If you're using the
System.Data.SqlClient.SqlCommand.ExecuteNonQuery method or
System.Data.Common.DbCommand.ExecuteNonQuery method, then the return value should be the number of rows affected by your statement (the last statement in your command, I think).
There is a caveat to this...if you execute a batch or stored procedure that does
SET NOCOUNT ON, then the number of rows affected by each statement is not reported and ExecuteNonQuery will return -1 instead.
in T-SQL, there is a
@@rowcount variable that you can access in order to get the number of rows affected by the last statement. Obviously you would need to grab that immediately after your DELETE statement, but I believe you could do a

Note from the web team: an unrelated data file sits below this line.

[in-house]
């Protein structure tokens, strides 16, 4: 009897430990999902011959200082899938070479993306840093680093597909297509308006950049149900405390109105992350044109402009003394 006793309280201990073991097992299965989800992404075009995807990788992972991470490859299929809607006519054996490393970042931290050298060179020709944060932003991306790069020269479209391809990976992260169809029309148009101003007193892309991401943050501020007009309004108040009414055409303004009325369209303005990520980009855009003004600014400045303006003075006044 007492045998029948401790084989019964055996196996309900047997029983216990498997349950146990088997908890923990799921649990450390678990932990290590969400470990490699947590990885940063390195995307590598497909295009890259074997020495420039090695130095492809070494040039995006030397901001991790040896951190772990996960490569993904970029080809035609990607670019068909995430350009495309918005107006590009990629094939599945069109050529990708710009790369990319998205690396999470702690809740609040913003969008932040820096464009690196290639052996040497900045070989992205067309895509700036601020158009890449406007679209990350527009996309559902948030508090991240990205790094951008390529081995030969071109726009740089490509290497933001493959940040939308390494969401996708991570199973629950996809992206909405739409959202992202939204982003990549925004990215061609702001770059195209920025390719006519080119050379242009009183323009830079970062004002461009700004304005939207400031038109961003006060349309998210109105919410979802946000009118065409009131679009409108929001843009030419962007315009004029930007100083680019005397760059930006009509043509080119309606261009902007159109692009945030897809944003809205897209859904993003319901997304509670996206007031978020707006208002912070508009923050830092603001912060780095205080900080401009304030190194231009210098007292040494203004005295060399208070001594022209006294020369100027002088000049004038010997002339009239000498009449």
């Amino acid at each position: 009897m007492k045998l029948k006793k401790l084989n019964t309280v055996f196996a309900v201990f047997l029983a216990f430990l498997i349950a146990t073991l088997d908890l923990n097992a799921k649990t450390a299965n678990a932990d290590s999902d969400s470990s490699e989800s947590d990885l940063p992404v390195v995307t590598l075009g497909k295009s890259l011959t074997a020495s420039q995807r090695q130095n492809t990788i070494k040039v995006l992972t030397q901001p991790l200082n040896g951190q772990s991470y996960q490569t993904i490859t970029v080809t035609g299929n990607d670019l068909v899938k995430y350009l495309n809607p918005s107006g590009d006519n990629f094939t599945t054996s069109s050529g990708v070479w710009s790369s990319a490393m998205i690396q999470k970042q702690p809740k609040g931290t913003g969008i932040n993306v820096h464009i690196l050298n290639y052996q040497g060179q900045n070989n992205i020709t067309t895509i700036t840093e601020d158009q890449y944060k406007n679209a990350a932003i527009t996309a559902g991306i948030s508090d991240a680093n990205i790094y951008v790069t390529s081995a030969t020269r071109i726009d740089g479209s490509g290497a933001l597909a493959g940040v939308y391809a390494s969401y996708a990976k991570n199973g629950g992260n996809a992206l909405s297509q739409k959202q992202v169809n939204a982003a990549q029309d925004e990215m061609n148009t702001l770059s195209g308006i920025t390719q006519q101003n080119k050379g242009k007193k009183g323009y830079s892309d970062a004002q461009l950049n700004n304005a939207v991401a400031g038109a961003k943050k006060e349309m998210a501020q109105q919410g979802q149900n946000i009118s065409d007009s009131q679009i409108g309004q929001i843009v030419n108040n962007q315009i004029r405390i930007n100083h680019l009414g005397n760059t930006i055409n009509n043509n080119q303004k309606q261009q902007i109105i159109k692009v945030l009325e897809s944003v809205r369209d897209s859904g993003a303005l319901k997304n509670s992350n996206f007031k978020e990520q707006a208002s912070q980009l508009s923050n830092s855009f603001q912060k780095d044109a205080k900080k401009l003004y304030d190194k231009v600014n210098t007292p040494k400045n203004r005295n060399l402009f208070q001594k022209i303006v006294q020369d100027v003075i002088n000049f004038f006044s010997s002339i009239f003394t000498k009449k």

return @@rowcount within your T-SQL if you are using
SET NOCOUNT ON.
Alternatives would be to return the value as an OUTPUT parameter, especially if you have a batch of multiple statements and you'd like to know how many rows are affected by each. Some people like to use the T-SQL RETURN statement to report success/failure, so you may want to avoid returning "number of rows affected" for consistency's sake.